Bloody Mary

Mary I, also known as Mary Tudor, was the Queen of England from 1553 until her death in 1558. By linage, Mary was the rightful heir to the throne after the death of her half brother, King Edward and her father, King Henry VIII. She was called Bloody Mary because she tried to restore England to Catholicism and had over 300 Protestants executed for heresy.

Bloody Mary I Queen of England

Mary had many enemies, especially those who had acquired wealth and land from the confiscated Catholic monasteries seized by her father, King Henry VIII. Parliament also opposed her marriage to a foreigner, King Phillip II of Spain. In 1557 Phillip persuaded Mary to commit England to helping him fight against France, which cost England Calais, England’s last possession in France. And the people of England resented paying higher taxes to pay for a war that only helped Spain.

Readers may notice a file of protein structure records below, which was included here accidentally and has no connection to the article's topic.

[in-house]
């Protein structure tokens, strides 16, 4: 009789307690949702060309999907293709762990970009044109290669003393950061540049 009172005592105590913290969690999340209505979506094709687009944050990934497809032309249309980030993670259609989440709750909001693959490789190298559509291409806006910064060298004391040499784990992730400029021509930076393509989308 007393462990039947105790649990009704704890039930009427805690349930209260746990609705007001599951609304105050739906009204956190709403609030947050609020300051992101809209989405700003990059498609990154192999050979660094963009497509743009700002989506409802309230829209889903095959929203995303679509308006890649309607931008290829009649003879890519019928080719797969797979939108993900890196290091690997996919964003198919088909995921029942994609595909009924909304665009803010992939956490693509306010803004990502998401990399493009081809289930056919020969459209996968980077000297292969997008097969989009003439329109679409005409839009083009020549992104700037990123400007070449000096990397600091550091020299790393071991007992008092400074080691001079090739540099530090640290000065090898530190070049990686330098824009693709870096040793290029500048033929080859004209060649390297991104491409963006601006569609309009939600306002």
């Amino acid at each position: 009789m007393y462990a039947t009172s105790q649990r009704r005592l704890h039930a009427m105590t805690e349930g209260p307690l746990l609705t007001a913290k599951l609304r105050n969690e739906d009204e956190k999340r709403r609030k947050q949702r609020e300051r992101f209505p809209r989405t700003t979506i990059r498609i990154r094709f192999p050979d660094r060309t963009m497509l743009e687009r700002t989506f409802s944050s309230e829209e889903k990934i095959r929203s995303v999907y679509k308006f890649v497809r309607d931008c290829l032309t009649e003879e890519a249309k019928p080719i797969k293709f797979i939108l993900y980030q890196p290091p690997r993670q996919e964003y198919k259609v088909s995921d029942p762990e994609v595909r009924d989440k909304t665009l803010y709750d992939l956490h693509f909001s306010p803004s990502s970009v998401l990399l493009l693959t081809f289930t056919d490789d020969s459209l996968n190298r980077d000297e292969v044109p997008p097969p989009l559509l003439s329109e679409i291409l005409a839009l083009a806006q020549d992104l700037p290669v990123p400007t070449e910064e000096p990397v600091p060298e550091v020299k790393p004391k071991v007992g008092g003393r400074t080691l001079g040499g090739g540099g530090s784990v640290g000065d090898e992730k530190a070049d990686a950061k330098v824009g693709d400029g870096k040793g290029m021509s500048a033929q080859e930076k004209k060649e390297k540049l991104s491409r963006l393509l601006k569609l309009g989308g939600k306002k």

When Mary died in 1558, she was succeeded by her half-sister, Protestant Queen Elizabeth I. So the Counter-Reformation in England came to an end. The Pope excommunicated Elizabeth in 1570 and Catholics rebelled against her. Elizabeth executed as many Catholics as Mary burned Protestants. So why was only Mary cursed with the label “Bloody Mary” when both Henry VIII and Elizabeth I had been just as “bloody”?

In 1563, an English Protestant historian John Foxe published “Foxes Book of Martyrs”. It was widely published, with the invention of the printing press. It was available in every cathedral throughout England. Catholics consider Foxe a significant source of English anti-Catholicism and Protestant propaganda. It was Foxe who dubbed her the “bloody queen”.

For those looking for the Bloody Mary cocktail, go here.